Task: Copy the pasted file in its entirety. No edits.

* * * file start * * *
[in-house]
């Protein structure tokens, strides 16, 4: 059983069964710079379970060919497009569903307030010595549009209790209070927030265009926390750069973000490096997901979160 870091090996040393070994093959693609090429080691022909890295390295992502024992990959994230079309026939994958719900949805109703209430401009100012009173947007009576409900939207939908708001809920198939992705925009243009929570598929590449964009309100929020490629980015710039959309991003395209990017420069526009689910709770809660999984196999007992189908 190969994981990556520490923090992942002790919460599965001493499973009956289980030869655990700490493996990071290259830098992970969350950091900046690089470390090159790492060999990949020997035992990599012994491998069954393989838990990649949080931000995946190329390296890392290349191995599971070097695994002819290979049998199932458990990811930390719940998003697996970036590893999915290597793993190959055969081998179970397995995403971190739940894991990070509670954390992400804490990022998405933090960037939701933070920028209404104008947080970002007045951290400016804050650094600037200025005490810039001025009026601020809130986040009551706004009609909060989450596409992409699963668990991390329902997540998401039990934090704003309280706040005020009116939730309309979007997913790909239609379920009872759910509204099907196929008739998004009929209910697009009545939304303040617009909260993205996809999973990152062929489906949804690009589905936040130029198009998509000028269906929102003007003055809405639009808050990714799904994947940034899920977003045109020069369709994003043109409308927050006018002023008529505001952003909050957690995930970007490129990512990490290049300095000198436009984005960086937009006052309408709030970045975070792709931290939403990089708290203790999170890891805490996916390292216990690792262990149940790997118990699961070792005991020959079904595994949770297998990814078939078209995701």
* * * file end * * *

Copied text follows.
[in-house]
């Protein structure tokens, strides 16, 4: 059983069964710079379970060919497009569903307030010595549009209790209070927030265009926390750069973000490096997901979160 870091090996040393070994093959693609090429080691022909890295390295992502024992990959994230079309026939994958719900949805109703209430401009100012009173947007009576409900939207939908708001809920198939992705925009243009929570598929590449964009309100929020490629980015710039959309991003395209990017420069526009689910709770809660999984196999007992189908 190969994981990556520490923090992942002790919460599965001493499973009956289980030869655990700490493996990071290259830098992970969350950091900046690089470390090159790492060999990949020997035992990599012994491998069954393989838990990649949080931000995946190329390296890392290349191995599971070097695994002819290979049998199932458990990811930390719940998003697996970036590893999915290597793993190959055969081998179970397995995403971190739940894991990070509670954390992400804490990022998405933090960037939701933070920028209404104008947080970002007045951290400016804050650094600037200025005490810039001025009026601020809130986040009551706004009609909060989450596409992409699963668990991390329902997540998401039990934090704003309280706040005020009116939730309309979007997913790909239609379920009872759910509204099907196929008739998004009929209910697009009545939304303040617009909260993205996809999973990152062929489906949804690009589905936040130029198009998509000028269906929102003007003055809405639009808050990714799904994947940034899920977003045109020069369709994003043109409308927050006018002023008529505001952003909050957690995930970007490129990512990490290049300095000198436009984005960086937009006052309408709030970045975070792709931290939403990089708290203790999170890891805490996916390292216990690792262990149940790997118990699961070792005991020959079904595994949770297998990814078939078209995701």